Literature Review On Organizational Culture Assessment Answer

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Question :

Literature Review 2400 (words)

  • Organizational Culture 
  • Employee Morale (800 words)
  • Employee Engagement (800 words)
  • Work Motivation (800 words)


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Answer :

1.0 Organizational Culture

1.1 Employee Morale (800 words)

1. 1.1 Impact of fringe incentives on employee morale 

Chukwudumebi and Kifordu (2018), aimed to find out the impact of fringe incentives on employee morale and productivity growth. Three theories were evaluated depending on the path and collection of data from different respondents via controlled survey questions and interview sessions. A total of fifty (50) survey questions were allocated to the company's employee groups. To test the hypothesis, the Chi-square test was used the conclusions were widely acknowledged. Findings have demonstrated that fringe benefits have a huge effect on staff morale and productivity. In support of this Power (2016) states that the number of empirical studies has demonstrated a close relationship between incentives and employee morale. Consequently Das and Moharana (2017), rewards are crucial tools which increase employee morale to perform as required and could involve a monetary form. Also, it could employ incentives forms like increased salary as well as leave bonus incentives that don’t involve money such as promotions and job security.

1.1.2    Impact of workplace discipline on employee morale 

Oley et al. (2019) state that workplace discipline can be viewed where worker themselves can address the absence of conduct and ensure conformity with the defined company laws. Right conduct is the object of the discipline implemented in either sector or organization. This analysis is focused on quantitative numbers or statistics. Both workers at the company are included in this study population. The outcome of this analysis indicates that job discipline and staff engagement have a direct impact on the efficiency of workers. In order to increase the efficiency of the organization, bank leaders should pay greater attention to employee morale. In contrast to this Patil et al. (2018) states that discipline is an organizational attribute which increases productivity and work engagement but is not directly linked to employee morale. 

1.1.3 Impact of autonomy and empowerment 

According to Bose (2018), empowerment is the encouragement and allowing of workers to take personal responsibility for their work to contribute to the achievement of the organization's goals. Often, workers have the perception that in order to do the work in the best way, they ought to work independently and allowed to be in the control of the work they are doing. In support of this McNaughtan et al. (2019) put forth that autonomy and staff empowerment gives employees authority and responsibility to act as they become the determiners of their destiny. Freedom and empowerment both increases employee morale, efficiency and effectiveness and also serve as an enhancer to staff satisfaction, work motivation and confidence in the company. Autonomy and employee morale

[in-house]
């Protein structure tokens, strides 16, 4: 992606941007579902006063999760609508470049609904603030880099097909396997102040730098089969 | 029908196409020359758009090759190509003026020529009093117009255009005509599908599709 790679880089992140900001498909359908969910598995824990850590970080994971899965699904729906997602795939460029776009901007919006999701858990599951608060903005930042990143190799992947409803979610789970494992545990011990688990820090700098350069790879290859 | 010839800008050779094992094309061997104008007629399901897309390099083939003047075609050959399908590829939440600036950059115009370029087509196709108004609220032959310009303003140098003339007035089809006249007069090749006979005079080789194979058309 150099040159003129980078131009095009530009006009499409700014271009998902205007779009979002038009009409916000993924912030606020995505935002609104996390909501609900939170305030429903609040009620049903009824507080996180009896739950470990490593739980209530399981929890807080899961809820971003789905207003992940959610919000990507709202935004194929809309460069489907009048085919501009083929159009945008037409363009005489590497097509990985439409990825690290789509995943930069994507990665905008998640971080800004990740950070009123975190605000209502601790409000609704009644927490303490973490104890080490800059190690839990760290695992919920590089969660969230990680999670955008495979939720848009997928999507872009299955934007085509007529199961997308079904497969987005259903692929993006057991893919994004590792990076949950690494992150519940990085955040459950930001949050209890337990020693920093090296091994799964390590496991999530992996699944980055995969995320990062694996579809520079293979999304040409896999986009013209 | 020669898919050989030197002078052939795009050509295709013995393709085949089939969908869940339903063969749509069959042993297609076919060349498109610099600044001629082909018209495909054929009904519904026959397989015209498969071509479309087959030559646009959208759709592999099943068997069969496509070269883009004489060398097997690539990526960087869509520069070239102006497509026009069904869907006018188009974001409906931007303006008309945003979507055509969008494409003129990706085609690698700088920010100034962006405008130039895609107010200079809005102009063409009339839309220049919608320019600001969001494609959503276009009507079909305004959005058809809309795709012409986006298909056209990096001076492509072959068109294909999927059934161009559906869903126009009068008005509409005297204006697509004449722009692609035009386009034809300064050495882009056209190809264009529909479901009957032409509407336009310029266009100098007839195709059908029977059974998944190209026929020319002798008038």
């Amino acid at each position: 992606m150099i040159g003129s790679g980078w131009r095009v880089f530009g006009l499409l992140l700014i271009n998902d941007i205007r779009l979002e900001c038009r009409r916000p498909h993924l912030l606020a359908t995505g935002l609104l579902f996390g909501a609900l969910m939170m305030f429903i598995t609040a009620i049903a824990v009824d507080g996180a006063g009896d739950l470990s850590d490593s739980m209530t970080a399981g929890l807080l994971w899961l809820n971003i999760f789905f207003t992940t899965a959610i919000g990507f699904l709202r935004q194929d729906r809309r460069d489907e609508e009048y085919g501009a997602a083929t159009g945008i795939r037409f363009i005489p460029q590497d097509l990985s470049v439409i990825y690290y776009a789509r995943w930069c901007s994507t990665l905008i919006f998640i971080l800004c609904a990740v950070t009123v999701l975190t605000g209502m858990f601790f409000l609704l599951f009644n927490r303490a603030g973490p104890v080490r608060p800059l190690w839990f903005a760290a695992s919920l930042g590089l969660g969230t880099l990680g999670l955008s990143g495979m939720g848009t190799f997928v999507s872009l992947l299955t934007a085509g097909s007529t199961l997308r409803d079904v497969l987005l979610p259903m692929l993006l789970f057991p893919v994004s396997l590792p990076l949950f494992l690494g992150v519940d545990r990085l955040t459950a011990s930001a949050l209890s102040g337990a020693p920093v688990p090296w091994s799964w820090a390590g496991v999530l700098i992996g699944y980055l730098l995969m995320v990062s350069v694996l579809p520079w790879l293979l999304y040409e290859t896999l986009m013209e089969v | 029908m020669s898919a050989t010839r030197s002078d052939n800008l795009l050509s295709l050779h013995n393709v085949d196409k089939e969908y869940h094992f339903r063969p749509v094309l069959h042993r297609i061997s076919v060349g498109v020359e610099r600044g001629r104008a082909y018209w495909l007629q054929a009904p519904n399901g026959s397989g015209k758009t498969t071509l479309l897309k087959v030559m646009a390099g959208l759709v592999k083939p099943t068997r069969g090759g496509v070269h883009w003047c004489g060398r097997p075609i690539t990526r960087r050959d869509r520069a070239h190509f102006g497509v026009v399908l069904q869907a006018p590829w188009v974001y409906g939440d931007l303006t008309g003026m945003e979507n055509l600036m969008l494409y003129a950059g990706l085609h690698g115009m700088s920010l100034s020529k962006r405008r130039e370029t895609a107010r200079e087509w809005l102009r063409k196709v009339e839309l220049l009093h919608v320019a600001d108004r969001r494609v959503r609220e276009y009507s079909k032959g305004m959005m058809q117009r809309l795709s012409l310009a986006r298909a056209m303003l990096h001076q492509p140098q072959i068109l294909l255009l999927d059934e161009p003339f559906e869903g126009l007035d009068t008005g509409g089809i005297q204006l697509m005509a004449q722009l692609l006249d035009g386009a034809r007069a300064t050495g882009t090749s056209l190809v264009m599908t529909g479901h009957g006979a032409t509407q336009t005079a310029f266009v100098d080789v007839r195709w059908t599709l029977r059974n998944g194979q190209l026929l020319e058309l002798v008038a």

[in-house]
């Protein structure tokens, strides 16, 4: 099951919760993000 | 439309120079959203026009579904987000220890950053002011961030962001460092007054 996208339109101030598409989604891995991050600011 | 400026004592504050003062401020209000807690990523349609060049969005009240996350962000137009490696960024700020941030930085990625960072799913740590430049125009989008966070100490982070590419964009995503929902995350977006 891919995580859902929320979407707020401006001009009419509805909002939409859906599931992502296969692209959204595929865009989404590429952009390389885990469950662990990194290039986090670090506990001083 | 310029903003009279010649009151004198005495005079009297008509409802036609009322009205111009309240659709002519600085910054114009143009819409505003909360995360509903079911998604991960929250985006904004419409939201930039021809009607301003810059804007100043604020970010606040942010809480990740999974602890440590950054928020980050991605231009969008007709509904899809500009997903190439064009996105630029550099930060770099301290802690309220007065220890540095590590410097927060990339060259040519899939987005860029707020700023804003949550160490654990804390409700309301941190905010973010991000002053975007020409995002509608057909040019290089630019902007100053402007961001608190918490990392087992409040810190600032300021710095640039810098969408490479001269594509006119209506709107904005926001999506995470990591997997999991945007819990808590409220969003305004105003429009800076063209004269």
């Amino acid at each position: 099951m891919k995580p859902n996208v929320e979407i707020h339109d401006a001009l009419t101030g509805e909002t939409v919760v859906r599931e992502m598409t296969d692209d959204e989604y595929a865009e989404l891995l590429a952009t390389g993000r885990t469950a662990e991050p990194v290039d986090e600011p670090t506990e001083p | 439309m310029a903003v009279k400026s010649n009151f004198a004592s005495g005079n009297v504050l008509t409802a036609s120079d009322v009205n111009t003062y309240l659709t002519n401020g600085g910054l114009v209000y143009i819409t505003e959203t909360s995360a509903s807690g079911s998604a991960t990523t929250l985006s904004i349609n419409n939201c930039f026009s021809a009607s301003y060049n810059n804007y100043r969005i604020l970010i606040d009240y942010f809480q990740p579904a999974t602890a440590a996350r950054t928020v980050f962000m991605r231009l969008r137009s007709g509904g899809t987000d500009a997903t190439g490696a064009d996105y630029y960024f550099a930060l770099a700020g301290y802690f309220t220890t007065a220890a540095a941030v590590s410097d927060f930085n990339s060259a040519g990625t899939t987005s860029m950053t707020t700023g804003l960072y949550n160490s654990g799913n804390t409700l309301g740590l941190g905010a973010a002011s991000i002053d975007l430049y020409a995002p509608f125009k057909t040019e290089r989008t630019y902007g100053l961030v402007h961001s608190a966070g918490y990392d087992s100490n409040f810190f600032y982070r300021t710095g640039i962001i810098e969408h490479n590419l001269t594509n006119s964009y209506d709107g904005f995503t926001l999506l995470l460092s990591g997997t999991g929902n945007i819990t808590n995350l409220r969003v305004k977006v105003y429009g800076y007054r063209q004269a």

Fig: Autonomy and employee morale (Suriansyah et al., 2019)

In a study performed by Suriansyah et al. (2019) more than 50 per cent of the respondents acknowledged that much of employee morale and job motivation is primarily from the work features that offer a control sensor on the job and independency in decision making. Enhancing autonomy and freedom in the work environment could lead to a change of work experience resulting in improved performance and increases employee morale. 

1.1.4 Impact of unbiased and fair treatment 

Research has shown that fair treatment significantly impacts employee morale and hence, individual worker attitudes like own behaviour, engagement, satisfaction and motivation (Goswami & Pandey, 2019). Fairness outlook is related to employee morale and how individuals perceive the sharing of rewards, opportunities and process involved such as distribution and treatment of the individuals. They are important for every organization's success since they could impact the organization's long-term viability in terms of the relations between employees and employer. Thus, companies should strive to ensure that the spirit of trust is always available, along with a sense of significant satisfaction level and commitment amongst workers. 

1.1.5 Impact of leadership on employee morale 

       According to Larasati and Martono (2020), leadership is the process of influencing people towards a specific or common goal. Similarly, Ward (2017) in her article Leadership Definition views leadership as the art of increasing employee morale for which a group of people to act towards achieving a common goal. These two authors show that leaders, therefore, must have certain traits or characteristics to get the desired actions from others resulting in enhanced employee morale which acts as the key for organizational development. It is noted that Ward (2017) focuses on “employee morale” in order for that common goal to be achieved. She believes that leadership captures the essentials of being able to inspire others and for employee morale. 

     Also, Bell and Raj (2016) state that having leadership skills also enable confined and improves morale. The study of 365 participants demonstrates that having leadership skills is linked with having strong morale. However, leadership does not always directly link to employee morale as there exist a number of different leadership styles, and some may actually do the opposite. Richards (2017) identifies the two most contrasting styles as autocratic and democratic, where each type has differing features. Under the autocratic style, the leader makes all decisions, stipulates the work and closely supervises, while the employee has little or no say. On the other hand, a democratic leader ensures two-way communication, workers' participation and delegates’ responsibility and hence increase employee morale.